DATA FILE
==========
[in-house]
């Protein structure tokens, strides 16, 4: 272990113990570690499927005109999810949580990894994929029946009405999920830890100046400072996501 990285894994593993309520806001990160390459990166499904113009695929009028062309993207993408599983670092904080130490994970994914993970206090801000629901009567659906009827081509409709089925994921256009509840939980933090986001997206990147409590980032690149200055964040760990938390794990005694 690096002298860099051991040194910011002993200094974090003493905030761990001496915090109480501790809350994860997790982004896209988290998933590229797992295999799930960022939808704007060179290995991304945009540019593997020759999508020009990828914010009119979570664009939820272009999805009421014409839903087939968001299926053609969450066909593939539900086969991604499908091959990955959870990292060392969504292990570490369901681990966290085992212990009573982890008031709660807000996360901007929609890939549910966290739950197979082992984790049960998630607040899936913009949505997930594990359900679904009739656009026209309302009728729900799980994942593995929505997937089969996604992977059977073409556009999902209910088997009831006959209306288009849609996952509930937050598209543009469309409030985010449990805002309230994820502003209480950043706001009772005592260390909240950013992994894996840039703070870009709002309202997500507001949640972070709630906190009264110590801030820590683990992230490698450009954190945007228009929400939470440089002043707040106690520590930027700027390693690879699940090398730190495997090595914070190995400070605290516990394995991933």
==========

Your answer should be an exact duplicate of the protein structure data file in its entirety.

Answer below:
[in-house]
């Protein structure tokens, strides 16, 4: 272990113990570690499927005109999810949580990894994929029946009405999920830890100046400072996501 990285894994593993309520806001990160390459990166499904113009695929009028062309993207993408599983670092904080130490994970994914993970206090801000629901009567659906009827081509409709089925994921256009509840939980933090986001997206990147409590980032690149200055964040760990938390794990005694 690096002298860099051991040194910011002993200094974090003493905030761990001496915090109480501790809350994860997790982004896209988290998933590229797992295999799930960022939808704007060179290995991304945009540019593997020759999508020009990828914010009119979570664009939820272009999805009421014409839903087939968001299926053609969450066909593939539900086969991604499908091959990955959870990292060392969504292990570490369901681990966290085992212990009573982890008031709660807000996360901007929609890939549910966290739950197979082992984790049960998630607040899936913009949505997930594990359900679904009739656009026209309302009728729900799980994942593995929505997937089969996604992977059977073409556009999902209910088997009831006959209306288009849609996952509930937050598209543009469309409030985010449990805002309230994820502003209480950043706001009772005592260390909240950013992994894996840039703070870009709002309202997500507001949640972070709630906190009264110590801030820590683990992230490698450009954190945007228009929400939470440089002043707040106690520590930027700027390693690879699940090398730190495997090595914070190995400070605290516990394995991933």